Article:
FTX Bosses Voiced Their Concerns About Client Fund Use, Court Papers Show
According to court papers,
The authorities claim that Sam Bankman-Fried siphoned billions of dollars in customer funds from FTX and used the money to make political contributions, finance trading at Alameda and buy luxury real estate in the Bahamas, where FTX was based. The two managers who voiced their concerns are not named, but described as high-level software developers who worked on FTX’s code.
Nevertheless, in public charging documents, Gary Wang and Nishad Singh, who both helped found FTX with Mr. Bankman-Fried and who worked on the exchnage’s coding are named. The other unnamed person is described as being a high-level Alameda official, which potentially refers to Alameda’s CEO Caroline Ellison.
Gary Wang and Caroline Ellison have pleaded guilty to fraud, while Singh has not been charged.
The documents go on to say that one of the FTX software developers, known as CC-1, learned in 2020 of a negative balance on the exchange of hundreds of millions of dollars. CC-1 presumed that Alameda was using FTX.com customer funds inappropriately, and flagged the issue to SBF.
He in turn said it was not a problem as the funds were backed by FTT, a cryptocurrency that FTX had invented. FTX was also undergoing an audit at the time, and the same executive questioned whether the deficit would be identified. Again, SBF waved off the concerns, saying audits did not look for such things.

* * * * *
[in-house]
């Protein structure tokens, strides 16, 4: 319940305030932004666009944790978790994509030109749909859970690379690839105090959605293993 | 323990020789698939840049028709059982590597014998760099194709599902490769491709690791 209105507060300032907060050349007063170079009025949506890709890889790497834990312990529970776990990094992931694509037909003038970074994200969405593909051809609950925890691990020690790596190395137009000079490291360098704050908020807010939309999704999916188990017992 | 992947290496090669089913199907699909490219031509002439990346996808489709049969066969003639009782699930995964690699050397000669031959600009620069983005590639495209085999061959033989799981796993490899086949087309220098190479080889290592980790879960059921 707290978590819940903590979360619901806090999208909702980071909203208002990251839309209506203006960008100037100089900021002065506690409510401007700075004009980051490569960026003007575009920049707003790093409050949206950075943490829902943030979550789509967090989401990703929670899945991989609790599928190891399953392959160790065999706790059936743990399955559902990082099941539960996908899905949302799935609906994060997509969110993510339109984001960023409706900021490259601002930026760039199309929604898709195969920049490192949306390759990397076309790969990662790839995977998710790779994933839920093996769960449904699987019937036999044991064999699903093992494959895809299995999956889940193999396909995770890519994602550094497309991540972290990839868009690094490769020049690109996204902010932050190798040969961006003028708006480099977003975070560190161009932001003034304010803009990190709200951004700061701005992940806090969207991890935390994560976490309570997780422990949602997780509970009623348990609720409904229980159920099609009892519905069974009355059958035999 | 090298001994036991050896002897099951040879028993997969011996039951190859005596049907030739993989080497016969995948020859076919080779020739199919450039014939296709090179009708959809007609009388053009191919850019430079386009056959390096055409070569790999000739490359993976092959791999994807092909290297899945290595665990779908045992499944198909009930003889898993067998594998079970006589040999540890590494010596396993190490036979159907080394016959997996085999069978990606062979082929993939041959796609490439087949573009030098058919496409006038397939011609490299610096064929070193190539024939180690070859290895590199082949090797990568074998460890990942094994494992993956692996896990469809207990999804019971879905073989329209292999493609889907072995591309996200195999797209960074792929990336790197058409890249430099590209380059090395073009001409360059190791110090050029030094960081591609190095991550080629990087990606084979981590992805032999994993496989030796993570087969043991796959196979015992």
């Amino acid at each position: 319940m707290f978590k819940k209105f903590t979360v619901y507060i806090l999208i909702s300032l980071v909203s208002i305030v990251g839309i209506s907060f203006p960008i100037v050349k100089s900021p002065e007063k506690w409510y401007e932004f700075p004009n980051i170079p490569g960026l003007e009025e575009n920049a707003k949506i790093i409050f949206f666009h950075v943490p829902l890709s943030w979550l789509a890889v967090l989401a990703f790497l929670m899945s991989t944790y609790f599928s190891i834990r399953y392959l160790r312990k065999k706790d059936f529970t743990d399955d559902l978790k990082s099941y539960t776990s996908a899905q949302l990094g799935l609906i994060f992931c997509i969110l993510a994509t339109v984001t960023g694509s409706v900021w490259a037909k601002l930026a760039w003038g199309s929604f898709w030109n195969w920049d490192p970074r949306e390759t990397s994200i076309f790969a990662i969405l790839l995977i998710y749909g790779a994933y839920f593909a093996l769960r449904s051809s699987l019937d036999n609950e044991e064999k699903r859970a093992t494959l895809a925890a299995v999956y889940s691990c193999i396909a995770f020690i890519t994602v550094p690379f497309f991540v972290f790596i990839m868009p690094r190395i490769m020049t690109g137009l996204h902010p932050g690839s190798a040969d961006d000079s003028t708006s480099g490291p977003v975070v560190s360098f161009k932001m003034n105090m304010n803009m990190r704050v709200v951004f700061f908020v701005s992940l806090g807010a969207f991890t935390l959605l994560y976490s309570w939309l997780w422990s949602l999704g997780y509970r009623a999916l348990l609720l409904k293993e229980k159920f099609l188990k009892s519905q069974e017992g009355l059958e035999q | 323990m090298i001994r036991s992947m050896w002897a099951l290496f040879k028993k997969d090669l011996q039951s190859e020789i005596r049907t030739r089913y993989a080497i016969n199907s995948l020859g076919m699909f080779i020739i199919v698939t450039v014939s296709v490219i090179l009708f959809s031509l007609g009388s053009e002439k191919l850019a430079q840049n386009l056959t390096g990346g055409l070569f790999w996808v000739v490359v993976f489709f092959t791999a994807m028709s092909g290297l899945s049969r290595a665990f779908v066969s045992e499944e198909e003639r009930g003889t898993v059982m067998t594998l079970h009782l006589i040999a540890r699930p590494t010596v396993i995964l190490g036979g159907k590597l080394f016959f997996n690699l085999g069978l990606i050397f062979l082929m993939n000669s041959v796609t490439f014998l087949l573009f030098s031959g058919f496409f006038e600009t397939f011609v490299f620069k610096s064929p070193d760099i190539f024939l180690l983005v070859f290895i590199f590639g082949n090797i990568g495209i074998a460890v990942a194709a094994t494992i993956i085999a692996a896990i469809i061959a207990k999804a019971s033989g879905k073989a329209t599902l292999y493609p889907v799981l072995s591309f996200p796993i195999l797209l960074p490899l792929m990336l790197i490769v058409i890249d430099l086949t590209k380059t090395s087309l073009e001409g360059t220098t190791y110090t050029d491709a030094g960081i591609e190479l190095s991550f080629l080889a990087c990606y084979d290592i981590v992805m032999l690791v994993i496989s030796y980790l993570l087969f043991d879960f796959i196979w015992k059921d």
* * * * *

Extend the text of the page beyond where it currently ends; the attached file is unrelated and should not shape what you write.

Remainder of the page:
By September the firm was down by $5 billion, and SBF was considering closing down the firm. At around this time the exec told one of his counterparts that around $13 billion had been lent to Alameda and not returned, to which the second executive expressed great alarm and approached SBF about the matter.
According to the papers, SBF was gravely concerned, but said an equity raise and a climb in cryptocurrency price could rectify the problem. Neither materialised, and by early November clients were withdrawing their funds at high rates. Nevertheless CC-1 calculated that there were sufficient funds to cover customer withdrawals. At this point SBF informed him of a seperate, as-yet unknown account, which held an $8 billion liability to Alameda.
The court papers also show that US authorities warned Bahamian authorites that SBF was a flight risk and would attempt to destroy valuable evidence if not apprehended.